It was then that he noticed that his throat was experiencing a similar dryness. He coughed, emitting a faint powdery substance. He reached for his water bottle, raised it to his mouth, and let out a second, much dryer screech when the smell of urea stung his nostrils. He had sabotaged himself with his ingenious repurposing. He sucked in his cheeks and swallowed a small drop of spit. His taste buds felt like sharp needles scratching across the roof of his mouth.
He desperately needed water, and he knew that he should cross the hall into the upstairs bathroom so that he could shovel handfuls of water into his mouth with his hand. He attempted to move his arms to lift himself out of his swivel chair, and his elbows creaked as the bones swiveled ever so slightly on the joint. He couldn't move, and despite this disturbing realization, he couldn't fix his face to show any semblance of shock. His jaw was frozen partially open and he could only muster papery thin grunts that barely traveled past a three feet radius.
It was nearly 10 pm, and Jerome's mother rapped lightly on his door. She waited for a response, and receiving none, she knocked again. "Romie? Romie, dear? I just wanted to say goodnight?"
Still nothing. She craned her neck, pressing her ear to the door. She couldn't hear any noise from his computer as she usually would on any other night. She quietly cracked open the door, hoping to see Jerome asleep in his bed for a change.
But what she saw was even more unexpected. Jerome's desk faced away from his bedroom door, so at first, his mother could only see the top of his head peeking over the back of his chair.
"Romie?" She approached his desk and was puzzled to see that his computer was on the sleep screen.
Her heartbeat quickened with confusion and fear, "Romie?" She swiveled his chair around 180 degrees and let out a quick piercing scream.
Jerome was stiff, sitting straight up in his chair. His arms were still slightly raised, as they would be if he still had his hands on the keyboard and mouse pad. Red veins clawing at the whites of his eyes that were open as wide as they could go. His Adam's apple bulged and moved up and down, but he made no noise. His chest was seemingly stuck in a deep inhale, but Jerome's mother could still feel his breath hit her cheek as cool air passed through his slightly open mouth.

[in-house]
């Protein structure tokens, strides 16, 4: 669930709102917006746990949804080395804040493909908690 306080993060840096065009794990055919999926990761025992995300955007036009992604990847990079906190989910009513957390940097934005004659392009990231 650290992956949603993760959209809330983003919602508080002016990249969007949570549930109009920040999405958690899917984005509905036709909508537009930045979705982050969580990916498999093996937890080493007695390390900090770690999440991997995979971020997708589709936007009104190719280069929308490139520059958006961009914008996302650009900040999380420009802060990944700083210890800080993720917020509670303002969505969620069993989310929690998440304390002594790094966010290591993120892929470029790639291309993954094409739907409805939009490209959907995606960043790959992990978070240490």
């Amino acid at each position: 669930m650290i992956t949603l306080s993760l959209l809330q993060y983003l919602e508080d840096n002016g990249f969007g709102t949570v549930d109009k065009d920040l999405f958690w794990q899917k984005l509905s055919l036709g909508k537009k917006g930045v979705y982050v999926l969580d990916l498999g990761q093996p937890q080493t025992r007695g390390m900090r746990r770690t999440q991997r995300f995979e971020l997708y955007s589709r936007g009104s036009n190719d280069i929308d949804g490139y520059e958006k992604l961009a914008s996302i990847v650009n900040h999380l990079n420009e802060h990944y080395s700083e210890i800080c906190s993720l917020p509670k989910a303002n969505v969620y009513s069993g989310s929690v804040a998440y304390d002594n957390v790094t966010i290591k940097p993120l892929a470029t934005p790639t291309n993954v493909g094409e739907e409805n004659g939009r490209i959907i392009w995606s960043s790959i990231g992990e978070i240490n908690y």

Now fully alarmed, his mother shook him with fervent desperation. "Jerome!"
He slid out of his chair and landed on his side, knees and arms still bent at the same ninety-degree angles. "ROMIEEEE!"
It was a full month before Jerome was cleared to go back to school. His case confounded all his physicians, and despite their best efforts, they were never able to give him a complete diagnosis. This was no textbook dehydration. Whatever this was had affected the functioning of his entire body, including the lubrication of his joints. They blindly inserted a series of IV fluids, and they saw a gradual slackening of his arms and legs.
The subsequent weeks consisted of meetings with physical therapists and nutritionists yielded only one medical regimen: more water and less screen time. These orders were devastating for Jerome, but he begrudgingly complied.
Jerome's mother waited in the kitchen, listening for her son's kicks at the door on his first day back from school. They were right on time at 3:42.
Jerome opened the door, hung up his coat, and kissed his mother on the cheek before hopping up the stairs to his room.
She received no response that night when she knocked on his door. She swung open the door, feeling dread and déjà vu when she saw her son sitting at his desk, just as he had been a month before.
"Jerome?" She swung around the chair and was shocked to see that he had a book resting in his lap.
Jerome looked up, startled. "Sorry, Mom. I just got so wrapped up in this new book I borrowed from the library today."
His mother let out a sigh of relief. "It's okay, Romie. Just wanted to say goodnight." She kissed him on his forehead and turned to leave.
"Yes, dear?"
"Do you think we could have chicken and dumplings for dinner tomorrow?"
"Of course we can, Romie." She turned and nearly floated down the stairs, wiping away one stunned, happy tear.